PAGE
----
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Silencing The Critics

Street Talk Silencing The Critics

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Lamar Jackson Seeks to Win, Broaden His Game

Despite a plethora of success over his first three years in the league, Lamar Jackson’s critics are continually unsatisfied with his body of work. After year one he was criticized for being too run-happy and needed to improve as a passer. Jackson responded with the league’s second-ever unanimous MVP award and did the unthinkable by leading the league in passing touchdowns (36) and setting the single-season quarterback rushing yards record (1,206). Even more impressive, Jackson missed a lot of time on the field due to being benched for the team having such a huge lead and sitting out week 17 of the season.

So, how did his critics respond?

“Nobody cares; win a playoff game.”

Jackson went out and did just that in 2020 after another rock-solid season. But Jackson did not win the “big one” and had natural regression in his play after a historic 2019 season. So, of course, the critics came back to knock his performances and claim that he cannot win when it matters most. Worse yet, he allegedly became a mid-tier quarterback once again.

Mind-blowing, isn’t it?

So, could 2021 be the year that Jackson silences his critics? To do so, it starts with a Super Bowl win. The harsh reality is that even this may not be enough to shake off his haters and all the outrageous comments they make about Jackson. Even to this day, the great Tom Brady has doubters. Remember the ridiculous comments of him being a “system quarterback”? Brady just won his seventh Super Bowl title and is arguably the greatest NFL player ever. Nonetheless, he has his own haters who will never give him the credit he deserves.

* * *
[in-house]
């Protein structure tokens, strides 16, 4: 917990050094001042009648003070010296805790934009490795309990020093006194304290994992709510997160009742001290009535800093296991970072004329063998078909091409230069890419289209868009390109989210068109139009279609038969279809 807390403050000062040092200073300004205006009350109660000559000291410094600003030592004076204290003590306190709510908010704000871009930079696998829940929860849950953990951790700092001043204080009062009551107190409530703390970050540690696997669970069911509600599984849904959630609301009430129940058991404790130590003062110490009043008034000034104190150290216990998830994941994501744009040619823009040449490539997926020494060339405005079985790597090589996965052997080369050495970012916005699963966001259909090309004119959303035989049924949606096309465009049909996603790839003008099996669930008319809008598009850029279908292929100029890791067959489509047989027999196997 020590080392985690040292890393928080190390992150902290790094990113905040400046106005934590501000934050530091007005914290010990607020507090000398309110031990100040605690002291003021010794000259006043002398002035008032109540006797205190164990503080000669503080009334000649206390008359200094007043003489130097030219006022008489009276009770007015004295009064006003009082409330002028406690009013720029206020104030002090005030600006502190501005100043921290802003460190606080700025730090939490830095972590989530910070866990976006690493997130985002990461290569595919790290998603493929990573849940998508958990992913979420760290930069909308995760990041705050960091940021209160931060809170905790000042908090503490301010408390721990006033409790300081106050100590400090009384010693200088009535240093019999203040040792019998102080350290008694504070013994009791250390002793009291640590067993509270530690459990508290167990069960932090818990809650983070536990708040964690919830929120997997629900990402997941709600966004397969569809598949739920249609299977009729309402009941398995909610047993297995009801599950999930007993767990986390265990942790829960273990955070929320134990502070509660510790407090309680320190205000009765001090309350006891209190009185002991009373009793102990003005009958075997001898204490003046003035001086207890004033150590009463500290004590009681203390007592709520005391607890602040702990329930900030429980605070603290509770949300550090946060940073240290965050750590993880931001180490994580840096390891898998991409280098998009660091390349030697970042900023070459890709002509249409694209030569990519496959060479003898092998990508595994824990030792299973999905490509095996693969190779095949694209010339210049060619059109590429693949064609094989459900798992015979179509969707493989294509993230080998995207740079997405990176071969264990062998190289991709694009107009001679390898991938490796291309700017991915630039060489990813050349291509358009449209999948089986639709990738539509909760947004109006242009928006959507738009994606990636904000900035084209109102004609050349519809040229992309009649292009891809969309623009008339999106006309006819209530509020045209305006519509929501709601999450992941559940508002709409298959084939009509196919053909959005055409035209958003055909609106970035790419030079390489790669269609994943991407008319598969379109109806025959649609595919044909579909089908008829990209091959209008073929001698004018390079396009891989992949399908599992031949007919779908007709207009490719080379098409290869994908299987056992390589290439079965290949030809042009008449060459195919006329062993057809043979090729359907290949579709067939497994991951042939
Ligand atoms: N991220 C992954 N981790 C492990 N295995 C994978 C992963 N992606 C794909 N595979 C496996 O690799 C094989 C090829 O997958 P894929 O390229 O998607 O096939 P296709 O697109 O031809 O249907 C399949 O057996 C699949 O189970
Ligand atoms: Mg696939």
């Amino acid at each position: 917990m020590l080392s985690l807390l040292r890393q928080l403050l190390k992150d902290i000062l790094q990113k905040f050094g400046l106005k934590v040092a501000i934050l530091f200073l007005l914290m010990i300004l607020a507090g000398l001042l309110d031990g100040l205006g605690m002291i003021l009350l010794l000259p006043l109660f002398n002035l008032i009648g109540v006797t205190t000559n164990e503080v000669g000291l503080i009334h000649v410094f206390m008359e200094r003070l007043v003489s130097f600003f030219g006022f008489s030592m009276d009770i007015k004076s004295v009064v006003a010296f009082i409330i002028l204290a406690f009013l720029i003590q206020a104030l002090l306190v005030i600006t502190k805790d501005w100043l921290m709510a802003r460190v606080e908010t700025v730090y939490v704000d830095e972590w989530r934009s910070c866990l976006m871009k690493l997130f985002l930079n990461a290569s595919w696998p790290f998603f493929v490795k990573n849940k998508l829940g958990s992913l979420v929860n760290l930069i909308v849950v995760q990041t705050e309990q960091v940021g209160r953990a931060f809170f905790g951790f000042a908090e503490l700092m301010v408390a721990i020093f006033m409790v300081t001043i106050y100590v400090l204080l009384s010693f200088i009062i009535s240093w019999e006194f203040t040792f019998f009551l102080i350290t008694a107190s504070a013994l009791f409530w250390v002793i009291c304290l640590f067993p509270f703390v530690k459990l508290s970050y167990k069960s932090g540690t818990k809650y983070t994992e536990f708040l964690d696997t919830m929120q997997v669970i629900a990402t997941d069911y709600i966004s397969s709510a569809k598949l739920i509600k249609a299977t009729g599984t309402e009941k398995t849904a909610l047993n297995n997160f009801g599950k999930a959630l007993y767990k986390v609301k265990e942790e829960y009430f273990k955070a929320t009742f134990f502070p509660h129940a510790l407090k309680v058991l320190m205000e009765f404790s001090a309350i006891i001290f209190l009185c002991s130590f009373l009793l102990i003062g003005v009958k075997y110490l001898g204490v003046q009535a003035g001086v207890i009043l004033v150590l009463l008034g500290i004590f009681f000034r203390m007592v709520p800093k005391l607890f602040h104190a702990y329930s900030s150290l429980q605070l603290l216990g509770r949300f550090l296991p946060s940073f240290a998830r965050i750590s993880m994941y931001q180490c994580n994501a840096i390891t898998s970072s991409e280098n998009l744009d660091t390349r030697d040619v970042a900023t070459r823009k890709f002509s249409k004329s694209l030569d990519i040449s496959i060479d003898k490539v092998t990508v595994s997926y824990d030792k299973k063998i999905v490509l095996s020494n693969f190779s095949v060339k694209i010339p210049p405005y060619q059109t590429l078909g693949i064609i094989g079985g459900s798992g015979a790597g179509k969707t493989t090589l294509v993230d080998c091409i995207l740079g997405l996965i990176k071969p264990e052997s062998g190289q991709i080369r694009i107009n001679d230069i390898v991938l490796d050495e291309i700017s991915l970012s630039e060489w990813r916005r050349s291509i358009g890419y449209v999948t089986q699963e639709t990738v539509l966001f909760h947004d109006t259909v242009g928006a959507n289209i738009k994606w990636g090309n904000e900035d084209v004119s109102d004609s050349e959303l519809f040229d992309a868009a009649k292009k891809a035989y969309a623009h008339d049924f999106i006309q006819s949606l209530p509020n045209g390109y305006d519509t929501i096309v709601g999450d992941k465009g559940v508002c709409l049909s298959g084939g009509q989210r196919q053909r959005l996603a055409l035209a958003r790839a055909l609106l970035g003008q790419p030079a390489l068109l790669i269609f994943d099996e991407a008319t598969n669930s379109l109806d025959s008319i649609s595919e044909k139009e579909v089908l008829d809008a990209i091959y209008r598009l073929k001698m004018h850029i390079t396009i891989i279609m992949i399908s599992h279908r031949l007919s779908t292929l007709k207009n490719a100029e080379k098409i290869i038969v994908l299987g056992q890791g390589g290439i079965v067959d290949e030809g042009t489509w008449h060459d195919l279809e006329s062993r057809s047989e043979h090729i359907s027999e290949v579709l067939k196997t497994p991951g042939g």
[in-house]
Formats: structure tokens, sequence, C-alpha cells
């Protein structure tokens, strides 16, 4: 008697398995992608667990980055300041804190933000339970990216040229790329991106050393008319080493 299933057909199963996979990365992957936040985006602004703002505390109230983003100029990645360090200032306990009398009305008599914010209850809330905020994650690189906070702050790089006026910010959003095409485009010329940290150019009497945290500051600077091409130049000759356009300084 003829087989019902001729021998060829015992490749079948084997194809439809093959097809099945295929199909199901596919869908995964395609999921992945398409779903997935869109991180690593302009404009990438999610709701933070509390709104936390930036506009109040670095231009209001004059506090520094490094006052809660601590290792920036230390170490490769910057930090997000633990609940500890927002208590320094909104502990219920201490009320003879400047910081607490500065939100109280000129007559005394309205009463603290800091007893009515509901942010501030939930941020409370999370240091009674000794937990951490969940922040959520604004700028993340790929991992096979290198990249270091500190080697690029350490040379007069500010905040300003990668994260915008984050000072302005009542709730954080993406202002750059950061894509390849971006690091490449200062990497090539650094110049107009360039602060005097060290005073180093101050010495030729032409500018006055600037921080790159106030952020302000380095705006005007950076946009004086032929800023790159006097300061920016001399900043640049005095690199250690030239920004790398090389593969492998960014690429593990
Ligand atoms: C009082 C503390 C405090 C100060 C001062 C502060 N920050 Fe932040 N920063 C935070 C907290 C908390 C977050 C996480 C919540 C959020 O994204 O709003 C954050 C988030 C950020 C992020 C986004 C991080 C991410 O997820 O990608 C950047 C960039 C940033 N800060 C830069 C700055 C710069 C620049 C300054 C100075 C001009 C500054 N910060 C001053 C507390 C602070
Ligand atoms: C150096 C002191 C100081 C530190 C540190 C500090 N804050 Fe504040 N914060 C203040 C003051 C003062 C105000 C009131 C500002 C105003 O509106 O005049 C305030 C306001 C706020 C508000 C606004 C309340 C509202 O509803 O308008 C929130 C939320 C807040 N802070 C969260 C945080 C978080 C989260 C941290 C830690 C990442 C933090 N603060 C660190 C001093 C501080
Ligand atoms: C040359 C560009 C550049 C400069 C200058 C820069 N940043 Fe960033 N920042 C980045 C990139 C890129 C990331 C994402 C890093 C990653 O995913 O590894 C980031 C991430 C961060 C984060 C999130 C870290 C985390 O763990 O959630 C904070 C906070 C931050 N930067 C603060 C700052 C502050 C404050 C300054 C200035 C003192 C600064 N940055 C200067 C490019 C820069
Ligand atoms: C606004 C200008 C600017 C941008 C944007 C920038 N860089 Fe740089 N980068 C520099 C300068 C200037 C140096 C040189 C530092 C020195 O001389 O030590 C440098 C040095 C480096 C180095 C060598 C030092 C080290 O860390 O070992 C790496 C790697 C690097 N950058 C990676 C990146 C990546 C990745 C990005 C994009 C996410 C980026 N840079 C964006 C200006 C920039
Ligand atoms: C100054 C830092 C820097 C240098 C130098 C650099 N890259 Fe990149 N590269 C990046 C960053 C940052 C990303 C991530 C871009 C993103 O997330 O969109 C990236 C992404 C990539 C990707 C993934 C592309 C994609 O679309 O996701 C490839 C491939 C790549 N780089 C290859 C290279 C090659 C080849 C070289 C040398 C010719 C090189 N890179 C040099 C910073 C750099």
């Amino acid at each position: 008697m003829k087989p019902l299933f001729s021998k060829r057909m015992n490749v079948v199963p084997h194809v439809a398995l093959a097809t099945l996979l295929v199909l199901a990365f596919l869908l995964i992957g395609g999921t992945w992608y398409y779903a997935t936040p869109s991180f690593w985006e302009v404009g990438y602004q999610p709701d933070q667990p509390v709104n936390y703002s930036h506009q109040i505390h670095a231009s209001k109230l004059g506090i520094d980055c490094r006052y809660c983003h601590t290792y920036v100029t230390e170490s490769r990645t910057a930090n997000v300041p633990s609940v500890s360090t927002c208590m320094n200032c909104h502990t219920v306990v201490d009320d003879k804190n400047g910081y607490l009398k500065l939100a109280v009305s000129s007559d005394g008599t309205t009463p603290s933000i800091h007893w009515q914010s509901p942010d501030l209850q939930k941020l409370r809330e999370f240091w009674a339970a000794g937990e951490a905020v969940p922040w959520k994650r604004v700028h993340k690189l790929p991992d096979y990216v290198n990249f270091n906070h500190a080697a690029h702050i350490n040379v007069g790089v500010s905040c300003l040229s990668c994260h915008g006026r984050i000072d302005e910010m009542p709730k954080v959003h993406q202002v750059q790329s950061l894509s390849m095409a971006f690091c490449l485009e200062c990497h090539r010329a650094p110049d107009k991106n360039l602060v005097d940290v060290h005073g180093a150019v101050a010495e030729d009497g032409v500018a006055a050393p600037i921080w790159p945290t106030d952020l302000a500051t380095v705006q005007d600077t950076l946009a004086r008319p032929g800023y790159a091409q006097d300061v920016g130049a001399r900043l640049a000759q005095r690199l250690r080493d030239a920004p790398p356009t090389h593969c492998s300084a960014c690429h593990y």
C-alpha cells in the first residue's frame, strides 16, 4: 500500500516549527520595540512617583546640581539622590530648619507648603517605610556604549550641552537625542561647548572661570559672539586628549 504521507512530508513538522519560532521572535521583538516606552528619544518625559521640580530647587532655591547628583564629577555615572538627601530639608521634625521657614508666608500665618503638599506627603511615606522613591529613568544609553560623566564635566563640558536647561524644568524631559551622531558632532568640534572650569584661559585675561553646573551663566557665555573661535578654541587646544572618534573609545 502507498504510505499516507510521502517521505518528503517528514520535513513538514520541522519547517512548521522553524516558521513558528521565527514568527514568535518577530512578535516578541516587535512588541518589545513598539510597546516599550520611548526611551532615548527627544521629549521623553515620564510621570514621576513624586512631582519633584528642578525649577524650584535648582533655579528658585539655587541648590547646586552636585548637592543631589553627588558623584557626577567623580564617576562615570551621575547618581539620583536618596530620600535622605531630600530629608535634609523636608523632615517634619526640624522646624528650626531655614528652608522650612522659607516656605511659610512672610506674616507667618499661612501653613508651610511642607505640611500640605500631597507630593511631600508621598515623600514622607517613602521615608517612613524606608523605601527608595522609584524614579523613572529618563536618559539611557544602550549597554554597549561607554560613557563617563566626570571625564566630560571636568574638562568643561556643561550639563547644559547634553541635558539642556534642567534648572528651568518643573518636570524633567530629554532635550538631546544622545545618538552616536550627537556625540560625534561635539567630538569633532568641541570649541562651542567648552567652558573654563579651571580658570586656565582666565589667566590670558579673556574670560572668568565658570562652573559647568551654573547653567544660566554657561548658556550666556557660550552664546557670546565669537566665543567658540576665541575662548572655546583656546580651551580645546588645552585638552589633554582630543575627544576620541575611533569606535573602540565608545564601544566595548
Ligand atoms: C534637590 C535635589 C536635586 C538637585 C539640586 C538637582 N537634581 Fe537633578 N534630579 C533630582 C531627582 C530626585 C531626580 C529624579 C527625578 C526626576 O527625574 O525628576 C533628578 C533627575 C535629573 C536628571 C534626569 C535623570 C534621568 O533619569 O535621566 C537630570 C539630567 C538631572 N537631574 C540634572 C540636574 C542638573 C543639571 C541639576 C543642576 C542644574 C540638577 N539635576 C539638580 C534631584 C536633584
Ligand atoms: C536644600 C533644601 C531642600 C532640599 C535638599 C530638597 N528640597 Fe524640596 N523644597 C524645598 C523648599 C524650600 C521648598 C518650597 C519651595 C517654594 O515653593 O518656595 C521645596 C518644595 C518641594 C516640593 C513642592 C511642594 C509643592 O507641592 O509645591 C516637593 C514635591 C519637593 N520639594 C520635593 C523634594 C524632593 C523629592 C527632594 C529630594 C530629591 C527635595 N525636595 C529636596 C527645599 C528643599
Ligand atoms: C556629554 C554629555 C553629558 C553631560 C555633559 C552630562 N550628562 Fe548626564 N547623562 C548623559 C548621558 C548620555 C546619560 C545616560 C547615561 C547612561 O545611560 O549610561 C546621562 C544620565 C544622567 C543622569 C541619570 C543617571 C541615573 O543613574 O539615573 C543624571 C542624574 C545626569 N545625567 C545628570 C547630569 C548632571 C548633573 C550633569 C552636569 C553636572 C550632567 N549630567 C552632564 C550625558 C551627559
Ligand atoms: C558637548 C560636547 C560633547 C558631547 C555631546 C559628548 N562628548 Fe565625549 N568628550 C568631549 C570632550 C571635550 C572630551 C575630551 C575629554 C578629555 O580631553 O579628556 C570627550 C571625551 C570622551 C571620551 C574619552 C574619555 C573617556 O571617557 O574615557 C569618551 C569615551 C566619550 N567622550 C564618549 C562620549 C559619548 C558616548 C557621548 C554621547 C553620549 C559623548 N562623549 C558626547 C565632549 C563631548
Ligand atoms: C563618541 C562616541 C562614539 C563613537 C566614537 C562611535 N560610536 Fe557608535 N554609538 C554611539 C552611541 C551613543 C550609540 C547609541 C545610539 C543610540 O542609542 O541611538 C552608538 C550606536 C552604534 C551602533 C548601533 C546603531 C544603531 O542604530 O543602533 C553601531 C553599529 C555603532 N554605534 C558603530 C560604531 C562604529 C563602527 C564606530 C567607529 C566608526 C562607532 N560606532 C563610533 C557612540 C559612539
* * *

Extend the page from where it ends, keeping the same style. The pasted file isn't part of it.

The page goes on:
Lamar Jackson Tom Brady

The tale of Brady is to illustrate that Jackson may never receive the respect he deserves. There will always be the comments that he was carried to a championship by his team. Look at Joe Flacco’s Super Bowl run back in 2012. Flacco tied an NFL record 11 touchdown passes in one playoff run and became just the second-ever to do it without throwing an interception. Somehow you still have ill-informed fans who will tell you he was carried to that championship. It does not make sense, but it does not have to for those who choose to scrutinize instead of giving credit where it is due.

In the case of Jackson, there is simply too much so-called controversy to his game because he is a dual-threat quarterback with minimal playoff success. Historically, dual-threat quarterbacks do not tend to have long, outstanding careers in the pros with many highlighting Cam Newton as the poster boy for this claim. It is truly a lazy take, as every player is different, but more importantly, it speaks volumes about the lack of evidence someone has against Jackson. Newton has had a fine NFL career, but Jackson is on pace to be the far superior player. Fans do not see that, however, and will instead tiredly claim that dual-threat quarterbacks do not last or that all Jackson does is run.